Kazakh's gold is Olympic ideal

PUBLISHED : Wednesday, 01 August, 2012, 12:00am
UPDATED : Wednesday, 15 August, 2012, 10:42pm


There was a time, before state, commercial and scholastic sponsorship of sports stars took off, when it seemed unthinkable that professionals could be allowed to compete in the Olympic Games. Now that the charade of amateurism has long since ended, Olympic hopefuls who are not fully supported one way or the other, and handsomely rewarded for success, are the exception to the rule.

Country and athlete-shopping, too, is not new to the Olympics, as athletes seek or are offered opportunities elsewhere for advancement and selection. True, it is subject to the rules of particular sports and the International Olympic Committee's citizenship requirements. And it is hard to imagine the link between Olympic success and patriotic pride being broken. But citizenship has become more fluid. We are thinking, of course, of Hunan-born Chinshanlo, formerly Zhao Changling, who won a weightlifting gold medal - for Kazakhstan - in the London Olympics while China's representative fell by the wayside. That affronted patriotic sports fans, who directed their ire at officials for letting Chinshanlo go. She moved to Kazakhstan in 2008, apparently with the consent of Chinese weightlifting officials, after the team from the central Asian nation saw her potential during a visit to Hunan .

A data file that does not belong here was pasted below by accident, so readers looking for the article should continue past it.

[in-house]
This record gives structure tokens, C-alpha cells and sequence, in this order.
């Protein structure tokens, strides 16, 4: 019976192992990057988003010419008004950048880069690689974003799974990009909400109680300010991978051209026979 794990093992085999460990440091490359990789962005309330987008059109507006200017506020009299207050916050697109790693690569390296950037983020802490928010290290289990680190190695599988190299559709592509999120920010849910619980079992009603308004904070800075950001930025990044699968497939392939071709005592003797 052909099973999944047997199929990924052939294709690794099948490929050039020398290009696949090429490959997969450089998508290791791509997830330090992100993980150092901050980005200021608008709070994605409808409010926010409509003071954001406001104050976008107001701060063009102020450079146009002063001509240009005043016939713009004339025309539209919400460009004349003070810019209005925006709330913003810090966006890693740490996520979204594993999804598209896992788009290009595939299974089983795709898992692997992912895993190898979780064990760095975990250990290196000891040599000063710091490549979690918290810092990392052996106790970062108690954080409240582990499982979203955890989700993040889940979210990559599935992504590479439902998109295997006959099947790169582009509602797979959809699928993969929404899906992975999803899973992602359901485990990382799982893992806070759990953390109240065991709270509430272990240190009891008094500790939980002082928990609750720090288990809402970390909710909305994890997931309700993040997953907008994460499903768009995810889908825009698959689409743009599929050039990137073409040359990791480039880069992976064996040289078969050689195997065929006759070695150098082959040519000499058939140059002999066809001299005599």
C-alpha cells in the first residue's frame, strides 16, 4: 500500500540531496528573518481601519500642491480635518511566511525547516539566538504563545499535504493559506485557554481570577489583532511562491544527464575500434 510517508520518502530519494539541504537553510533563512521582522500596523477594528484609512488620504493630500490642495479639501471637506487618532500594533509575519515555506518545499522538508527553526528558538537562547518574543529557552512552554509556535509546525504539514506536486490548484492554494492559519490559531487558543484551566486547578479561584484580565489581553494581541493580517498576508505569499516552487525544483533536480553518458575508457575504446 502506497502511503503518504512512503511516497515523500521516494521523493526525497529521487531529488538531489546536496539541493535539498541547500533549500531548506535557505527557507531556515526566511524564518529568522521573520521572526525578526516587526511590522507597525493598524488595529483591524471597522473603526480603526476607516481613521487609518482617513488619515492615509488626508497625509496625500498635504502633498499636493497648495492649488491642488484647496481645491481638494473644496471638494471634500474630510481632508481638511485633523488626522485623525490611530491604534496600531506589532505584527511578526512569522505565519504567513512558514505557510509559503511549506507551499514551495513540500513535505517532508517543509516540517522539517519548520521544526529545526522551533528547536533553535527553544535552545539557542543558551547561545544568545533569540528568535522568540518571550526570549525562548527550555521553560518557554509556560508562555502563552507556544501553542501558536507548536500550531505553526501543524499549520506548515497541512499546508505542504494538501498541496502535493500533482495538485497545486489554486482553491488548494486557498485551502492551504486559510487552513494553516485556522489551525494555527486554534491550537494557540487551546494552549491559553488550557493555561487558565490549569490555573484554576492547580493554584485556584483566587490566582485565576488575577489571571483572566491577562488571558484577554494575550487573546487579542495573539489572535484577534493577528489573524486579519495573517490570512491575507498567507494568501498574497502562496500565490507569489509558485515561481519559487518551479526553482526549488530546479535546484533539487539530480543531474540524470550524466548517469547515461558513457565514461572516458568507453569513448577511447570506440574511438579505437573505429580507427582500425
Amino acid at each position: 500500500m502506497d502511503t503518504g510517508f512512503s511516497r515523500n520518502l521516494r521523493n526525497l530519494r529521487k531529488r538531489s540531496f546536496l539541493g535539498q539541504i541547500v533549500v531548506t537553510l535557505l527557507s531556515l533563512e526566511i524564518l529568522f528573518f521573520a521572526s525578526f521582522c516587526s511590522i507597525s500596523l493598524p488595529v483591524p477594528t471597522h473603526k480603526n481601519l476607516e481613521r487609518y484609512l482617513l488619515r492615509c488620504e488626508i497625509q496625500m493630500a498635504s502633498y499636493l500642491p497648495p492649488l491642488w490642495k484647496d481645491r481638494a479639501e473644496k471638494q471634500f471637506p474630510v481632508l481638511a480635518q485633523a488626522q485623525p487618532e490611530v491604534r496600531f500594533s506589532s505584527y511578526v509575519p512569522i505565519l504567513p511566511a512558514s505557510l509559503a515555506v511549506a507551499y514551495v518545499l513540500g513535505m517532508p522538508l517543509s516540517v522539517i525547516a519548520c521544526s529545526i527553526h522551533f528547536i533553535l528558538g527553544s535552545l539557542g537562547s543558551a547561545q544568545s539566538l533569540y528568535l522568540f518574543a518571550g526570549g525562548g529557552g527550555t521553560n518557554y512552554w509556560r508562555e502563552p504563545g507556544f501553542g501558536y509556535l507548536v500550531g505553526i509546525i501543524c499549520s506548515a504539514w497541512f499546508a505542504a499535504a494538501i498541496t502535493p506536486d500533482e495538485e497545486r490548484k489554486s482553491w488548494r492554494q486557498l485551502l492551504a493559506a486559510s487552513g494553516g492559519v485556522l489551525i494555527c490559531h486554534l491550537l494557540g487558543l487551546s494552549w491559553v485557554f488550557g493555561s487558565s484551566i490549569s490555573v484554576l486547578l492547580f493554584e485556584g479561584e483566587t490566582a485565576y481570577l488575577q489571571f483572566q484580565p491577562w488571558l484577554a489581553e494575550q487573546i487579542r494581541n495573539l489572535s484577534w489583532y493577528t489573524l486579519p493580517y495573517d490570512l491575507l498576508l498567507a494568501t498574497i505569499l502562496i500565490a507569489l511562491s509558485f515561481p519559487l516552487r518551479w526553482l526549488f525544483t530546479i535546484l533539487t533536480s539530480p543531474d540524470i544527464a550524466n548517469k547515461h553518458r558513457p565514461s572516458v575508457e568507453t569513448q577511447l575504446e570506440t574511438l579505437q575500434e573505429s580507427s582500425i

Good for those officials. They may want to hide somewhere right now, but they have inadvertently put their finger on a flaw in a state sports system of physically identifying potential world and Olympic champions among 1.3 billion people from an early age. It cannot identify personal qualities of dedication, perseverance and self-belief that are also hallmarks of champions.

Chinshanlo's cross-border journey to the gold-medal podium and the blessing of Chinese authorities are entirely in keeping with the Olympic ideal of friendly competition that is not just about winning, but participating. After all, the Olympic charter does say the Games are competitions between athletes in individual or team events and not between countries.